Sarah Barnard


We are pleased to introduce Sarah Barnard, who opens our new column. Her beautiful drawings and stories take us to the frosty polar regions and fill the pages of our magazine with the spirit of discovery and adventure…

Sarah Barnard is a professional polar artist with experience in ocean exploration and marine biology. She has been a full-time artist since 2015. She works in pencil, watercolor, acrylic, airbrush, ink and pastel, and also enjoys sculpture. Sarah Barnard’s art education has been varied and, instead of a traditional art education, she has prioritized gaining hands-on experience in the polar expedition sector to add a solid base of interest and knowledge of the subject matter underlying the artwork she creates.

She had a passion for polar research and history for many years, Sarah attended school near the Scott Institute of Polar Research in Cambridge. In March 2022, she took part in the preparation of the polar expedition in Finse, Norway, and in October 2022 she worked as an artist in the residence of the expedition beyond the Arctic Circle aboard the Antigua ship in Svalbard. Sarah studied fine arts at Cambridge, marine biology at Newquay and ocean exploration at Plymouth. She worked with the Explorers Club and created illustrations for several polar expeditions.

Sarah Barnard :

“It’s mid October and Svalbard’s polar twilight is fast catching up with us. We make an intriguing sight: 29 artists, musicians, poets all dragging our luggage along the gangway towards the barquentine tall ship Antigua docked at Longyearbyen harbour. This is the latest in the year that the Arctic Circle Expedition residency has ever set sail from the small mining town, delayed by the Covid19 pandemic. Our suitcases and kitbags are quickly stowed by a friendly and professional crew, into our tiny cabins which are shared between two people. We are about to embark on a two-week voyage around the coast of the Svalbard Archipelago, reaching the world’s northernmost community of Ny Ålesund at 78° North.

I excitedly count myself among the artists on this adventure. I am finally about to realise a dream I’ve had for almost 25 years, and one that my career is based around. I am an artist and illustrator specialising in all things polar – environments, history, exploration. I’ve worked with the Explorer’s Club Great Britain and Ireland Chapter and recently had an exhibition at the RRS Discovery (Captain Robert Falcon Scott’s first Antarctic expedition ship) in Dundee, Scotland. I’ve taken part in polar expedition training in Finse, Norway (sometimes called ‘Antarctica in miniature’ thanks to its history as a training ground for Amundsen, Shackleton and Scott in the early 1900s), but until October 2022, I hadn’t truly experienced the Arctic.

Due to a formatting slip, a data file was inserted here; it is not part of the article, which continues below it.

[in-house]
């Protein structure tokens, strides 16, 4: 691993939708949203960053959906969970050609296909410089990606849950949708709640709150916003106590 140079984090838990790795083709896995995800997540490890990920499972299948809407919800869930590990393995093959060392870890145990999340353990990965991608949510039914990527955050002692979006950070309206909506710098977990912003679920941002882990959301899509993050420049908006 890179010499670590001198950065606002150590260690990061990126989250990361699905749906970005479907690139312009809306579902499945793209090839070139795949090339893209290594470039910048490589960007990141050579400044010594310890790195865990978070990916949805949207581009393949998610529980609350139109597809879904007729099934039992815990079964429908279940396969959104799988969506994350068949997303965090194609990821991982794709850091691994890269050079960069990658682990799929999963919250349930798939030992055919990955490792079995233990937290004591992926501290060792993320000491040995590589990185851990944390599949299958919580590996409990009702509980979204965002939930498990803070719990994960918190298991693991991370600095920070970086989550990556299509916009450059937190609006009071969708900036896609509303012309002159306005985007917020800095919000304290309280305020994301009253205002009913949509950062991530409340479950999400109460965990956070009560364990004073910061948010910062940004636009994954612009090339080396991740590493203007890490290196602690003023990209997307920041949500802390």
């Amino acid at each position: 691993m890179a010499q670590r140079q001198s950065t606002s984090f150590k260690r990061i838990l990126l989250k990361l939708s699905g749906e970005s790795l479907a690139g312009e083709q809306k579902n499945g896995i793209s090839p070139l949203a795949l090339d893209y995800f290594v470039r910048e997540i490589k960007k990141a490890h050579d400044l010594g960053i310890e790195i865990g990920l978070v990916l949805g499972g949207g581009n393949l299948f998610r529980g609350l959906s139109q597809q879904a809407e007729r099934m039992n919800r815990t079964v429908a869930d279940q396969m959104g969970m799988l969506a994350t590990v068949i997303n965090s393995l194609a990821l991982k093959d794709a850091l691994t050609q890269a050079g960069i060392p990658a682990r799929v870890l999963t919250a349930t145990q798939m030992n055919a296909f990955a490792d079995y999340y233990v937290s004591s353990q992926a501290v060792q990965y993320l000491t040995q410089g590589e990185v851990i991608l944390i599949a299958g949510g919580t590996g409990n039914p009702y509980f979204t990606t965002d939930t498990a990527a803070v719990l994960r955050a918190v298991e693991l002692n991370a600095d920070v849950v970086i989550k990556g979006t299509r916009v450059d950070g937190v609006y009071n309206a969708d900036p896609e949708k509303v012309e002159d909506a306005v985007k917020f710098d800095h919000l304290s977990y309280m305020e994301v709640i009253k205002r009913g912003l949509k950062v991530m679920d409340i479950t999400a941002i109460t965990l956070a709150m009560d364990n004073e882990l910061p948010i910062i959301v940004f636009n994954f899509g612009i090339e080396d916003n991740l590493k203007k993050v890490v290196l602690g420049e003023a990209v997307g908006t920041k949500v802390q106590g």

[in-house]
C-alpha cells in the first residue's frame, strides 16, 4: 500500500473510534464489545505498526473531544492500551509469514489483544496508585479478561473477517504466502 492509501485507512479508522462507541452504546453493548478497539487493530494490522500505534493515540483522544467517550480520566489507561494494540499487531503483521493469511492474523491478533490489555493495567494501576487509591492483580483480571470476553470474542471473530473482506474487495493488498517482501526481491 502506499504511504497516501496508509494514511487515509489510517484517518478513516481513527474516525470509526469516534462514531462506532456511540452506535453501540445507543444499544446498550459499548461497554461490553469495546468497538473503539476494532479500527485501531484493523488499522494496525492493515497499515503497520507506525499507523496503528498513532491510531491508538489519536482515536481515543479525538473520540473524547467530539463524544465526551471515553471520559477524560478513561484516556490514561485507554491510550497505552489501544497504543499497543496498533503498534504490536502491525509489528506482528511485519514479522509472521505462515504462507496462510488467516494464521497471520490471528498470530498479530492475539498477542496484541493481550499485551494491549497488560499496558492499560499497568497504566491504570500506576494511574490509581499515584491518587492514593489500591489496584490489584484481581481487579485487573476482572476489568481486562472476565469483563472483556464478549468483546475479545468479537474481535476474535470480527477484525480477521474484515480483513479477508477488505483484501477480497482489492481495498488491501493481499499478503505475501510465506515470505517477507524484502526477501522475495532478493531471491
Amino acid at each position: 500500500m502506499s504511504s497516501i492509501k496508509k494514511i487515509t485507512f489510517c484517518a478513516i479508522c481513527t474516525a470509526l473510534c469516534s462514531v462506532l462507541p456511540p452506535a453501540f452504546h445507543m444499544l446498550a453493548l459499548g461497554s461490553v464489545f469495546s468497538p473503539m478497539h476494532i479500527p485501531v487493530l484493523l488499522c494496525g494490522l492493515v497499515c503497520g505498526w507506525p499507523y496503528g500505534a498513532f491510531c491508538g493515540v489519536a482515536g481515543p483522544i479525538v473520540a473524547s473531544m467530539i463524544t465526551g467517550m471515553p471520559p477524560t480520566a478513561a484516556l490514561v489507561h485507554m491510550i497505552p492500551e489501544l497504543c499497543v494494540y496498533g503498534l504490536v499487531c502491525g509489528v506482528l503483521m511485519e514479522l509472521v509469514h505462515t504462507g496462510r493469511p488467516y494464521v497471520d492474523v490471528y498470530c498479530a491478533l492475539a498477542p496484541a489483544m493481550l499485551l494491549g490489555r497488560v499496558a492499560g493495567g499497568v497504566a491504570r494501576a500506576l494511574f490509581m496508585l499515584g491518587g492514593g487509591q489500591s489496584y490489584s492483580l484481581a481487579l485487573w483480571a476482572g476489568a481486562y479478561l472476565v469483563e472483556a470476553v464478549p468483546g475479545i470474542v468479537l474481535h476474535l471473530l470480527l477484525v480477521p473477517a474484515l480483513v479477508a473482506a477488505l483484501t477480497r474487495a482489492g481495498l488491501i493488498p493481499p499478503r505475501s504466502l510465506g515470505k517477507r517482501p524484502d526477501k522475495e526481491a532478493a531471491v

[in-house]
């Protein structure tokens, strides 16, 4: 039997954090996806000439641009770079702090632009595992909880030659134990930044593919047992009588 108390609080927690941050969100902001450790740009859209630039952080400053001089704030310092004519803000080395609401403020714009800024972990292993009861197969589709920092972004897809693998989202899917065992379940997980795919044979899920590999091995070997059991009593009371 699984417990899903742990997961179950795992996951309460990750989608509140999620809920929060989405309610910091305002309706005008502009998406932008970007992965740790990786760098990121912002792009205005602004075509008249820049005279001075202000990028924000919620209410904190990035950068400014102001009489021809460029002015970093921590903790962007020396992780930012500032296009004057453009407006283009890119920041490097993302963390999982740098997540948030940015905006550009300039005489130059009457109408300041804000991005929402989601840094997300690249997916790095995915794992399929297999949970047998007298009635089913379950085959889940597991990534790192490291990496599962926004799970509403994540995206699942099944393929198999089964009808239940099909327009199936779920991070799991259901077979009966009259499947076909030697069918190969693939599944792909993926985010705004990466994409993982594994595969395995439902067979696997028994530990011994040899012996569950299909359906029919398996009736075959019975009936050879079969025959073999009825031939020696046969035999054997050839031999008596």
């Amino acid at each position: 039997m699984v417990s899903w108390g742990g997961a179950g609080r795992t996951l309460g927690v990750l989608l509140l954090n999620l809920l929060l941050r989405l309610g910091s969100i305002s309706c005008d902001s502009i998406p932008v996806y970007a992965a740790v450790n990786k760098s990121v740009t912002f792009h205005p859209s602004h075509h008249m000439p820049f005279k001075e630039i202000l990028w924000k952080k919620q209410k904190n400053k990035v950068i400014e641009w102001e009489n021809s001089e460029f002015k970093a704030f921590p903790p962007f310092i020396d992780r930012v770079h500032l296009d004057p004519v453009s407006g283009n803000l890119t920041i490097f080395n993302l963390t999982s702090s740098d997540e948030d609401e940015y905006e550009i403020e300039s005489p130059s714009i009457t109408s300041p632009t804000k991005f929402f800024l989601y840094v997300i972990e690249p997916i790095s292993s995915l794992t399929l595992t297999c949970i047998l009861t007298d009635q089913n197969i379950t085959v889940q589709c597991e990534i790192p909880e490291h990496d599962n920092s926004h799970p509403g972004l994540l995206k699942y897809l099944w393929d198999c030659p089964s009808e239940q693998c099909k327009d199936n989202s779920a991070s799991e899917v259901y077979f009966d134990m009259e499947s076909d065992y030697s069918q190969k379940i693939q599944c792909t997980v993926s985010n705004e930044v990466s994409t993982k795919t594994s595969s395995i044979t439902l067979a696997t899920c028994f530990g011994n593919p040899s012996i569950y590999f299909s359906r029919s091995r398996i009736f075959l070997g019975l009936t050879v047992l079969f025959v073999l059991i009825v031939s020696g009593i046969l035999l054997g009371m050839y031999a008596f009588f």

We crept quietly to our bunks, exhausted and excited, some sleep fitfully thanks to the unfamiliar engine noise, our captain navigating the way to our first anchorage. We wake up to one of the most beautiful sights I have ever seen – pink orange sunlight illuminates snow-covered mountain tops, above a bright blue glacier. Ice pops and jostles around the ship, only audible in the complete, almost sterile, stillness. My first thought is that if there is a heaven, this is what it would feel like. Later we set out on our first landing by Zodiac and are able to walk around on land, some recording sound, others taking photographs or sketching, and others – like me – just trying to take it all in. This is the routine of the rest of our expedition: daily landings, all while watched over by our fearless guides (all expeditions outside Longyearbyen town limits must have a guide trained in rifle handling in case a polar bear makes an appearance).

Around 5 days before our adventure comes to an end, the sun goes down for the last time. The result of this polar twilight is a strange, almost dreamlike feel. There is also a strong sense that we are intruding on what should be a hushed, secret time this far North. By the end of our voyage we have seen the glaciers calve, starting with a rumbling from deep within the ice, huge fragments fracturing off, sending waves through the fjord and birds escaping to safer roosts, and have been shown how far the ice has receded in a terrifyingly short number of years. We are left with a strong awareness of the precarious future of these environments and the need to protect them.

This was an important factor when planning my most recent exhibition project – called ‘Out of Sight // Out of Mind’, which is a collection of portraits of polar explorers and scientists with their eyes closed. The polar regions are for many of us ‘out of sight, out of mind’, and this is my way of trying to raise awareness of what is happening to them, having now seen it with my own eyes. My future projects will hopefully follow this theme, and I hope to travel south to Antarctica next year to continue this work.”

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